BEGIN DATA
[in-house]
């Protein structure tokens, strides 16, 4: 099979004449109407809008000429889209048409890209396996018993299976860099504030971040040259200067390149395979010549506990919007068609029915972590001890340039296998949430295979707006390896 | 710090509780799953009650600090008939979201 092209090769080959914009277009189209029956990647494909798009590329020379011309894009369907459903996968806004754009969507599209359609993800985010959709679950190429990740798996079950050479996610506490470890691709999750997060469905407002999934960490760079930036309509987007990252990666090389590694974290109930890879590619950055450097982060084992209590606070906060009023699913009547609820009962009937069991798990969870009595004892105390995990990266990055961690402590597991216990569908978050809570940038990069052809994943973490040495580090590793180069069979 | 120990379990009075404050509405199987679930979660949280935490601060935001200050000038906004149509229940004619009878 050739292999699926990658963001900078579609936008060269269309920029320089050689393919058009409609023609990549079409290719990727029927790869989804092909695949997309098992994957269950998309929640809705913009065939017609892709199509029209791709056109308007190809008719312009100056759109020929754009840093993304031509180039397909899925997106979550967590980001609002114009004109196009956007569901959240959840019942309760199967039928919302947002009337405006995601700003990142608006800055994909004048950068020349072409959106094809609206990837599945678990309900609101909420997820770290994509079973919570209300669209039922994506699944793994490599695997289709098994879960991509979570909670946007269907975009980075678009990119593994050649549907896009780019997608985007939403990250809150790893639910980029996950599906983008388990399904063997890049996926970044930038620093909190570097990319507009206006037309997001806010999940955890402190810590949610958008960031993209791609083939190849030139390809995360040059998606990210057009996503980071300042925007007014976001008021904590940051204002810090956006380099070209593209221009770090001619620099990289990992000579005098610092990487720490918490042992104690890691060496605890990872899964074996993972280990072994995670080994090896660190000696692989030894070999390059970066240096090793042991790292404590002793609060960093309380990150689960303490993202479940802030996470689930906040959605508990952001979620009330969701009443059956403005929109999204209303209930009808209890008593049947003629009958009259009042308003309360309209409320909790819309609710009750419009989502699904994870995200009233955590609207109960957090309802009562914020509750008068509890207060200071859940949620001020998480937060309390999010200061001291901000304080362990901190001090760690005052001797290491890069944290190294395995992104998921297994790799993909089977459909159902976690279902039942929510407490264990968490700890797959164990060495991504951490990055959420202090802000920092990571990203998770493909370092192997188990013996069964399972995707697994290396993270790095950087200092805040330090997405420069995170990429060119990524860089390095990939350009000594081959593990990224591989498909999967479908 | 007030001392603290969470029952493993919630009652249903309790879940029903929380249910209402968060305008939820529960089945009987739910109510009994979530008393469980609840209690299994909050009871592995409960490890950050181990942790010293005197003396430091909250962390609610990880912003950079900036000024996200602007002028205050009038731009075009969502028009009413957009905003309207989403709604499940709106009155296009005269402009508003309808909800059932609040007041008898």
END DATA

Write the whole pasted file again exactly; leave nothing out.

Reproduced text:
[in-house]
């Protein structure tokens, strides 16, 4: 099979004449109407809008000429889209048409890209396996018993299976860099504030971040040259200067390149395979010549506990919007068609029915972590001890340039296998949430295979707006390896 | 710090509780799953009650600090008939979201 092209090769080959914009277009189209029956990647494909798009590329020379011309894009369907459903996968806004754009969507599209359609993800985010959709679950190429990740798996079950050479996610506490470890691709999750997060469905407002999934960490760079930036309509987007990252990666090389590694974290109930890879590619950055450097982060084992209590606070906060009023699913009547609820009962009937069991798990969870009595004892105390995990990266990055961690402590597991216990569908978050809570940038990069052809994943973490040495580090590793180069069979 | 120990379990009075404050509405199987679930979660949280935490601060935001200050000038906004149509229940004619009878 050739292999699926990658963001900078579609936008060269269309920029320089050689393919058009409609023609990549079409290719990727029927790869989804092909695949997309098992994957269950998309929640809705913009065939017609892709199509029209791709056109308007190809008719312009100056759109020929754009840093993304031509180039397909899925997106979550967590980001609002114009004109196009956007569901959240959840019942309760199967039928919302947002009337405006995601700003990142608006800055994909004048950068020349072409959106094809609206990837599945678990309900609101909420997820770290994509079973919570209300669209039922994506699944793994490599695997289709098994879960991509979570909670946007269907975009980075678009990119593994050649549907896009780019997608985007939403990250809150790893639910980029996950599906983008388990399904063997890049996926970044930038620093909190570097990319507009206006037309997001806010999940955890402190810590949610958008960031993209791609083939190849030139390809995360040059998606990210057009996503980071300042925007007014976001008021904590940051204002810090956006380099070209593209221009770090001619620099990289990992000579005098610092990487720490918490042992104690890691060496605890990872899964074996993972280990072994995670080994090896660190000696692989030894070999390059970066240096090793042991790292404590002793609060960093309380990150689960303490993202479940802030996470689930906040959605508990952001979620009330969701009443059956403005929109999204209303209930009808209890008593049947003629009958009259009042308003309360309209409320909790819309609710009750419009989502699904994870995200009233955590609207109960957090309802009562914020509750008068509890207060200071859940949620001020998480937060309390999010200061001291901000304080362990901190001090760690005052001797290491890069944290190294395995992104998921297994790799993909089977459909159902976690279902039942929510407490264990968490700890797959164990060495991504951490990055959420202090802000920092990571990203998770493909370092192997188990013996069964399972995707697994290396993270790095950087200092805040330090997405420069995170990429060119990524860089390095990939350009000594081959593990990224591989498909999967479908 | 007030001392603290969470029952493993919630009652249903309790879940029903929380249910209402968060305008939820529960089945009987739910109510009994979530008393469980609840209690299994909050009871592995409960490890950050181990942790010293005197003396430091909250962390609610990880912003950079900036000024996200602007002028205050009038731009075009969502028009009413957009905003309207989403709604499940709106009155296009005269402009508003309808909800059932609040007041008898």